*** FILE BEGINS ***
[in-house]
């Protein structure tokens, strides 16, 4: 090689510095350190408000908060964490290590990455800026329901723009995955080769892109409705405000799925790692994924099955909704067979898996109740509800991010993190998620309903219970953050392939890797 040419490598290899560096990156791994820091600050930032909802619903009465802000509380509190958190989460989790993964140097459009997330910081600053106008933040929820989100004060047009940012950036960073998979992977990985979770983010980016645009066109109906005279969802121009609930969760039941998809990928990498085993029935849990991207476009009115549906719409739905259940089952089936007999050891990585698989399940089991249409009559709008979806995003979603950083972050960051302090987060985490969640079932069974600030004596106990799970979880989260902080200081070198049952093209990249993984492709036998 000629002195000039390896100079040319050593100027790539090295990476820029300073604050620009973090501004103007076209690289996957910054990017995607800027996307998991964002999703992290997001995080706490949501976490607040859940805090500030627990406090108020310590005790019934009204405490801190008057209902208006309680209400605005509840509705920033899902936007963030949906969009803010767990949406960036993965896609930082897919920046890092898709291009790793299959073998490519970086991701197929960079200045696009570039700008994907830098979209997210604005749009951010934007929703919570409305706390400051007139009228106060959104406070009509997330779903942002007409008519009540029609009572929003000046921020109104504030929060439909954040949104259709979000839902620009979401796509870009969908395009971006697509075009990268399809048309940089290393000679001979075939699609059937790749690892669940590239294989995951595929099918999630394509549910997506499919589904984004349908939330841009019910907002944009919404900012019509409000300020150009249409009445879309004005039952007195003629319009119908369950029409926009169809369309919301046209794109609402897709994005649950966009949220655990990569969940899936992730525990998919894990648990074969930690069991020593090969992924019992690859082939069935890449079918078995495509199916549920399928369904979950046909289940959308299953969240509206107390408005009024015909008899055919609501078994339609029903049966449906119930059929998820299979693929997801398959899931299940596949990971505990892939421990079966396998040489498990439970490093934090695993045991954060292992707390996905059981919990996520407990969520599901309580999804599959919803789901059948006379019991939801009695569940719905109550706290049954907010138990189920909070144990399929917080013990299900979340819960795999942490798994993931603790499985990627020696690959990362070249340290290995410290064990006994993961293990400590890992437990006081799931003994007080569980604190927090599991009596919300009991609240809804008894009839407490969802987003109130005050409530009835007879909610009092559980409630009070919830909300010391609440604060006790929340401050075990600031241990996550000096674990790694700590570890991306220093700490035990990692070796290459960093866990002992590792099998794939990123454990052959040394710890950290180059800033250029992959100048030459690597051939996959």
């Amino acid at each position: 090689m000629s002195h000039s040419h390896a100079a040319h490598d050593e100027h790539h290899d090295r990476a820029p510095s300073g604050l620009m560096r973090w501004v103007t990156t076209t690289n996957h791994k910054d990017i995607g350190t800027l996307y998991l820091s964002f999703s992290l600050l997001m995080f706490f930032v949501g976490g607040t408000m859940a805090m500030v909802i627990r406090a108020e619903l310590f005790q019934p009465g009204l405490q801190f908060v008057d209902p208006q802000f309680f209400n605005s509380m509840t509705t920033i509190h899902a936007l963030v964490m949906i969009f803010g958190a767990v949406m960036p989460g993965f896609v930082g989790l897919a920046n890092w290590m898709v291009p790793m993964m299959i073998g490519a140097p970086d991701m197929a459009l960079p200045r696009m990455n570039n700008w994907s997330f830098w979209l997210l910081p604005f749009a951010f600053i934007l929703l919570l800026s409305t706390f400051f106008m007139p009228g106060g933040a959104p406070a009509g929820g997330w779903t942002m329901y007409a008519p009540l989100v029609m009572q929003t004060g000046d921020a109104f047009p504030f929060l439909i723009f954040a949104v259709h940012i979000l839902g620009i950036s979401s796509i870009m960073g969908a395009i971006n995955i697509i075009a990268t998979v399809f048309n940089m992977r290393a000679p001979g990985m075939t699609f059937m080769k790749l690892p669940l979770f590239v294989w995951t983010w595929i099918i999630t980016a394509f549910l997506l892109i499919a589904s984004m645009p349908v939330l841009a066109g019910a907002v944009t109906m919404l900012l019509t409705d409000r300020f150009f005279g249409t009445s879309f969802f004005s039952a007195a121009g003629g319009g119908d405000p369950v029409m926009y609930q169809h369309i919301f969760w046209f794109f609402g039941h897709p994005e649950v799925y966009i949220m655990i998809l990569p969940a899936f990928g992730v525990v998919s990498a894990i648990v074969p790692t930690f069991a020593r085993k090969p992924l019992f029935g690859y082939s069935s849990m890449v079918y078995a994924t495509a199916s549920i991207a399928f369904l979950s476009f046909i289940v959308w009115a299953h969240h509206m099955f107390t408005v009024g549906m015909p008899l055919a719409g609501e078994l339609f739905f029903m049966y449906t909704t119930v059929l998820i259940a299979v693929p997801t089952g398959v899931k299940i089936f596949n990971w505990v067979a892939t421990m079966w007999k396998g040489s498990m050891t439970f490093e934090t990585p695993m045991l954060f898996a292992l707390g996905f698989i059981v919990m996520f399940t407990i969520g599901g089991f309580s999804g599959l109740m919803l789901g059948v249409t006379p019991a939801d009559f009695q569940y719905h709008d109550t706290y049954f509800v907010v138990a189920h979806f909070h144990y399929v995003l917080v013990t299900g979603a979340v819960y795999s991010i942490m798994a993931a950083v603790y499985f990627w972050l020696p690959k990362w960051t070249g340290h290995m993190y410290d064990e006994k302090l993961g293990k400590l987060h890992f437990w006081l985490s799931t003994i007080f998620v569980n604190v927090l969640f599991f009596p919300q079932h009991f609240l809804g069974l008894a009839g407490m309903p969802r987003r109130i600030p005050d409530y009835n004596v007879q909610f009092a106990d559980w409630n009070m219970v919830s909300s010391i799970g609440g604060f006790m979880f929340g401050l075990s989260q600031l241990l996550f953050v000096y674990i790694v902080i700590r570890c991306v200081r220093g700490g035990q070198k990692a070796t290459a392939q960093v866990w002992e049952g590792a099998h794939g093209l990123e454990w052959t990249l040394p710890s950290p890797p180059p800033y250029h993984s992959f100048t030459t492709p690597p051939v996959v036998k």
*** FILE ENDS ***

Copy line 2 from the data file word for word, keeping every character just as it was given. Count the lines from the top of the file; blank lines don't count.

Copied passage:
């Protein structure tokens, strides 16, 4: 090689510095350190408000908060964490290590990455800026329901723009995955080769892109409705405000799925790692994924099955909704067979898996109740509800991010993190998620309903219970953050392939890797 040419490598290899560096990156791994820091600050930032909802619903009465802000509380509190958190989460989790993964140097459009997330910081600053106008933040929820989100004060047009940012950036960073998979992977990985979770983010980016645009066109109906005279969802121009609930969760039941998809990928990498085993029935849990991207476009009115549906719409739905259940089952089936007999050891990585698989399940089991249409009559709008979806995003979603950083972050960051302090987060985490969640079932069974600030004596106990799970979880989260902080200081070198049952093209990249993984492709036998 000629002195000039390896100079040319050593100027790539090295990476820029300073604050620009973090501004103007076209690289996957910054990017995607800027996307998991964002999703992290997001995080706490949501976490607040859940805090500030627990406090108020310590005790019934009204405490801190008057209902208006309680209400605005509840509705920033899902936007963030949906969009803010767990949406960036993965896609930082897919920046890092898709291009790793299959073998490519970086991701197929960079200045696009570039700008994907830098979209997210604005749009951010934007929703919570409305706390400051007139009228106060959104406070009509997330779903942002007409008519009540029609009572929003000046921020109104504030929060439909954040949104259709979000839902620009979401796509870009969908395009971006697509075009990268399809048309940089290393000679001979075939699609059937790749690892669940590239294989995951595929099918999630394509549910997506499919589904984004349908939330841009019910907002944009919404900012019509409000300020150009249409009445879309004005039952007195003629319009119908369950029409926009169809369309919301046209794109609402897709994005649950966009949220655990990569969940899936992730525990998919894990648990074969930690069991020593090969992924019992690859082939069935890449079918078995495509199916549920399928369904979950046909289940959308299953969240509206107390408005009024015909008899055919609501078994339609029903049966449906119930059929998820299979693929997801398959899931299940596949990971505990892939421990079966396998040489498990439970490093934090695993045991954060292992707390996905059981919990996520407990969520599901309580999804599959919803789901059948006379019991939801009695569940719905109550706290049954907010138990189920909070144990399929917080013990299900979340819960795999942490798994993931603790499985990627020696690959990362070249340290290995410290064990006994993961293990400590890992437990006081799931003994007080569980604190927090599991009596919300009991609240809804008894009839407490969802987003109130005050409530009835007879909610009092559980409630009070919830909300010391609440604060006790929340401050075990600031241990996550000096674990790694700590570890991306220093700490035990990692070796290459960093866990002992590792099998794939990123454990052959040394710890950290180059800033250029992959100048030459690597051939996959």